“This is a fascinating study of the only female emperor in the whole of Chinese history. By delving deeply into the religious underpinnings of Wu Zetian’s power in a way that not even the most dedicated approach to her utilization of Buddhist scriptures and doctrines alone could manage, this investigation illuminates the unique quality of Wu Zetian’s reign far more effectively than previous studies.”
~Victor H. Mair, University of Pennsylvania
What better way to celebrate Women’s History Month than looking at how a female emperor in medieval China broke free of long-established patriarchal rules in part by honoring and celebrating a collection of influential women—devis, divinities, and dynastic mothers—from China’s past to create a novel vision of imperial authority? In the piece below, N. Harry Rothschild, author of Emperor Wu Zhao and Her Pantheon of Devis, Divinities, and Dynastic Mothers, explores five reasons Wu Zhao’s was able to establishment and maintain imperial power.
Remember to enter our Women’s History Month drawing for a chance to win a copy of the book!
• • • • • •
Wu Zhao (624-705) was the first and only female emperor in Chinese history. Given the predominantly patriarchal and androcentric confines of medieval China, her singular ascendancy was wildly improbable. Even stranger perhaps is one of the strategies she employed to progressively consolidate her power as empress (655-83), grand dowager (684-690), and ultimately as emperor (690-705). In a society where women were sequestered in an inner, domestic sphere, where a woman wielding political power was viewed as contravening both the natural and human orders (an abomination akin to hens crowing to greet the dawn), she paradoxically discovered and took political advantage of deep cultural reservoirs of female potency to amplify her sovereignty. At first glance, this may strike one as a rather poor and misguided political tactic. Yet this strategy of fashioning an eclectic and flexible pantheon of “female ancestors” proved remarkably useful to Wu Zhao, first in justifying her rising court influence as empress and dowager-regent and later in her efforts as emperor to administer and preside over a multi-ethnic, pluralistic empire of 100 million. Let’s explores five reasons this seemingly wrong-headed approach proved surprisingly effective in Wu Zhao’s unprecedented establishment and maintenance of imperial power.
“In Chinese tradition tremendous power was vested in motherhood. Given the central import of filial piety in Confucian tradition, mothers, especially grand dowagers, were accorded great respect.”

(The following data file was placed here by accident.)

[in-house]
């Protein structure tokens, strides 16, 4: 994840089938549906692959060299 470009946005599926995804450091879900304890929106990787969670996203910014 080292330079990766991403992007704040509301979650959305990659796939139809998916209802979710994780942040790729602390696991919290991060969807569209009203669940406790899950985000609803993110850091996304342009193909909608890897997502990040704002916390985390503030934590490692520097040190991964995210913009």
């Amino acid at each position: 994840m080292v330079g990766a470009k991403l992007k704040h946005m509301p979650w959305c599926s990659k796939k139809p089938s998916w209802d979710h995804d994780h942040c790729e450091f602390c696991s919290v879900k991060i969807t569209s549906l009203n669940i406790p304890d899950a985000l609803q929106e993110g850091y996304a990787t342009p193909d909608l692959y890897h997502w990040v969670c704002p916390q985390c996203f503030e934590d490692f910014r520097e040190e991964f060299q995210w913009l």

Women were subordinate to men in Confucian tradition, but to an even greater extent youth submitted to age. A doughty sexagenarian by the time she assumed the throne and established her Zhou dynasty in 690, with seniority, experience, and social position, Wu Zhao possessed the gravitas to proclaim herself a “mother of empire.” To help build this image of a powerful mother, Wu Zhao and her rhetoricians siphoned the cultural energies and collective maternal force of past celebrated cultural icons like Mother Li, the divine and powerful mother of Daoist sage Laozi; Māyā, the mother of the Buddha; and dynastic ancestress Jiang Yuan, the mother who miraculously birthed the first male ancestor of the Zhou dynasty of old.
2. Affiliations with Ancient Goddesses
“Framed in elegant and flamboyant terms by her most capable propagandists…the affiliation between Wu Zhao and primordial mother-goddess Nüwa was broadcast widely—carved on monumental stelae, announced to court via memorial, and reiterated time and again in the female sovereign’s majestic imperial titles.”
In Wu Zhao’s time, shadowy vestiges of ancient goddesses remained, maintaining a vital presence in the popular imagination. To no small extent, she was able to tap into this deep, culturally-embedded vein of mythic female potency, recovering and reclaiming the lost energies of these female divinities. As empress, Wu Zhao honored Silk Goddess Leizu—silk weaving was the defining vocation of women (“men plow and women weave,” goes the proverb)—leading a wider circle of women in public and visible ceremonies. Poetic associations between the local Goddess of the Luo River—the riparian source of a cryptic diagram revealing the secrets of statecraft—helped elevate the profile of her chosen Divine Capital, Luoyang, long overshadowed by grand city Chang’an to the west. These well-known goddesses—often tactically uncoupled from male counterparts and operating independently—helped burnish and exalt Wu Zhao’s image.
3. Association with a Glorious Collection of Talented and Capable Women